Colubris may be big in Wi-Fi hotspots, but it's still got challenges, and this week took on a new CEO and a new strategy. We spoke to the new guy, Robert Eisenberg, on the day he took over.
The company claims to be number two provider of access points for public Wi-Fi services, but that market is the least exciting sector of the Wi-Fi market, eclipsed by the burgeoning enterprise and home sectors. Last year, Colubris announced a Wi-Fi switch, but its push into that crowded market hasn't yet borne fruit.
Before Christmas, chief executive officer, Barry Fougere left the company, along with ten percent of the staff. Eisenberg aims to push harder on getting into the enterprise market.
In a nutshell, Eisenberg reckons
- although existing network vendors have mostly already got OEM partners in wireless, the expansion of Wi-Fi will create new opportunities,
- enterprise Wi-Fi isn't commoditised yet, so it's still possible for a new arrival to succeed
- Europe and Asia still have big opportunities for hotspots, and Colubris will be expanding in these areas.
Vendor seeks partners
"Colubris is going on the offensive," said Eisenberg. Like most new CEOs, he said a new head was needed as the company reached a new stage. Fougere had succeeded in getting funding and making products, but Colubris now needs the ability to complete deals with OEMs and large users, to get the kit in use.
"Colubris has had many successful conversations with potential partners, but these things taper off," said Eisenberg. "We're going to be branching out into new opportunities in Asia and Europe, and we're looking for strong OEM relationships." As CEO of hosting company NaviSite, he has experience dealing with enterprise IT, and companies operating in that area.
Colubris wants other vendors to adopt its kit on an OEM basis, but most of the big network players - from Cisco down through Nortel, Avaya and the rest - either own enterprise Wi-Fi technology or have partnerships with companies like Trapeze or Aruba. Backbone network company Juniper actually sells Colubris' hotspot kit to service providers, but recently adopted Meru for Wi-Fi voice.
Eisenberg reckons other opportunities will appear: "Wi-Fi equipment will grow 88 percent in the next three years or so," he said. "This will create a whole new set of people entering the game. Wi-Fi will be part of a wider range of apps, which will create opportunities for new partnerships." He would not comment on the kind of companies that he meant.
Also, he pointed out that the likes of Aruba and Trapeze will need to renegotiate their partnerships. "Existing vendors may need to bring on solutions for other applications, to create a portfolio of solutions, depending on what the end customer is looking at."
Not a staff-cut, a refocus
The staff cut was for operational reasons, said Eisenberg, and is not a crisis move. "Our revenue forecast and run rate were out of wack," he says, explaining that the company had hired new staff, on the basis of expected revenues that hadn't materialised because the enterprise kit had taken off slower than expected.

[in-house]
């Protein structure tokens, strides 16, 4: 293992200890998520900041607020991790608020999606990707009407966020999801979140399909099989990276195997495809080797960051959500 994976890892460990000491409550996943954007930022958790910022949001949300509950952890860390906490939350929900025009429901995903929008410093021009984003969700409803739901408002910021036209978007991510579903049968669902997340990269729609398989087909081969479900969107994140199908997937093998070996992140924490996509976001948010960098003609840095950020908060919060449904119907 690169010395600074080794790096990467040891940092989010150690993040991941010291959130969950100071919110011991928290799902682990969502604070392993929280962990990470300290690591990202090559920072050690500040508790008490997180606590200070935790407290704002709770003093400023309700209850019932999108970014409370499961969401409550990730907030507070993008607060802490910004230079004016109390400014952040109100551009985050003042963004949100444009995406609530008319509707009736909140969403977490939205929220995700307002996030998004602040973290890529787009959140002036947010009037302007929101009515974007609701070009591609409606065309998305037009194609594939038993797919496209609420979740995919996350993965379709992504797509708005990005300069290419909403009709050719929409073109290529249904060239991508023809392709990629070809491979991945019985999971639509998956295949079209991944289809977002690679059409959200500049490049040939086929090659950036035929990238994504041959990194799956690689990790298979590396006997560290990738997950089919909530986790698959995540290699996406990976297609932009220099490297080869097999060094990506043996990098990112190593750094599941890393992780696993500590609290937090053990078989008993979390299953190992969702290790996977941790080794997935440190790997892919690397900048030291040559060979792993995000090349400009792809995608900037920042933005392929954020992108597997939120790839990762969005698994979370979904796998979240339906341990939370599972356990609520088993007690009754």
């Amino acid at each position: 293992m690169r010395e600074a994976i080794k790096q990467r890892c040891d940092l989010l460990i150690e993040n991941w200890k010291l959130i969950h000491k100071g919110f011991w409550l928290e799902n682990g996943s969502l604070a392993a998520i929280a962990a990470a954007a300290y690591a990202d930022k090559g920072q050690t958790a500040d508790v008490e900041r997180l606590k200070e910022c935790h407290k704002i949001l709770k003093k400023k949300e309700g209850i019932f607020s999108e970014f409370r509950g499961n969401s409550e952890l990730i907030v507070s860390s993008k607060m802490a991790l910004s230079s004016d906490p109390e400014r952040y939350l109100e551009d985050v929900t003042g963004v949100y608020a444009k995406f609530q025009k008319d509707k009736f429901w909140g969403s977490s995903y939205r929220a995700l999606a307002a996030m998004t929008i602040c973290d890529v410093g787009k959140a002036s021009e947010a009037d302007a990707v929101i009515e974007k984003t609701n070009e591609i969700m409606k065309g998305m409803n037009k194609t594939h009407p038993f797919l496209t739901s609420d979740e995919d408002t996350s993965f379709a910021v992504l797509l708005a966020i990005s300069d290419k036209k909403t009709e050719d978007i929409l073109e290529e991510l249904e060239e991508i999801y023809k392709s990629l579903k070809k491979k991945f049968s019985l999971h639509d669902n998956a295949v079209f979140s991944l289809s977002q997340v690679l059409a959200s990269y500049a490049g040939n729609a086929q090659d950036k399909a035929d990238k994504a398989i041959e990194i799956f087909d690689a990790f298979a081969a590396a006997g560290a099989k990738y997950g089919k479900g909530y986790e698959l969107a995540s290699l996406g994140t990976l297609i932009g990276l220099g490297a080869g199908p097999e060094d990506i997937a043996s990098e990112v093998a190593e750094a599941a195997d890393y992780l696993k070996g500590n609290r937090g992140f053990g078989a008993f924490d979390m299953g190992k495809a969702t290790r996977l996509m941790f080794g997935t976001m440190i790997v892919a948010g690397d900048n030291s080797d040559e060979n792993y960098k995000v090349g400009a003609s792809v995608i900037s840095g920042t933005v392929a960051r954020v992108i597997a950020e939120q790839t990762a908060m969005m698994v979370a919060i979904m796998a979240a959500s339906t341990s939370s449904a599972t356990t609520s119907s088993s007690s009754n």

"We haven't ramped up revenues as rapidly as we hoped," said Eisenberg. "We announced some very strong products, and got a lot of interest from enterprise customers, but there was some delay in bringing them to market."
Although staff have been laid off in the US, it's just a matter of balance, Eisenberg claimed. He expects to take on equal numbers outside the US, where the opportunities in enterprise and hotspot Wi-Fi are still good: "We're redeploying our resources in other areas." The company has around 86 staff, he said.
Although growth in the service provider sector has been disappointing, the sector is still growing, he said, and will help fuel the company. Meanwhile, although revenue form the enterprise sector so far has been low, Colubris will now be focussing on certain sectors such as education.
At the same time as taking on Eisenberg, Colubris has acquired a vice president of worldwide sales, and promoted a vice president of engineering.
Chris Koeneman takes the sales post, having been vice president of worldwide sales at Avici. Roger Sands, who headed the team developing Colubris enterprise products, becomes overall head of engineering at Colubris, replacing John OHara.
Sands' promotion should steady the troops, reckons Eisenberg: "We're sending a message to our organisation that we are going to look within first, and we will build up our engineering capabilities."
In future those engineering strengths will be needed, says Eisenberg, because enterprise Wi-Fi is still a long way from being a commodity.
Will they make it?
With an investment $36 million of venture capital, and a strong presence in one part of the Wi-Fi market, Colubris is not going to disappear. It's not at all clear that the OEM opportunities are as good as Eisenberg believes. He's right to say the market is still changing, and there are opportunities for a company whose product is distinctive - but there are other vendors with a clear difference in Wi-Fi architecture. Will Colubris' approach be distinctive enough, compared with, say, Meru?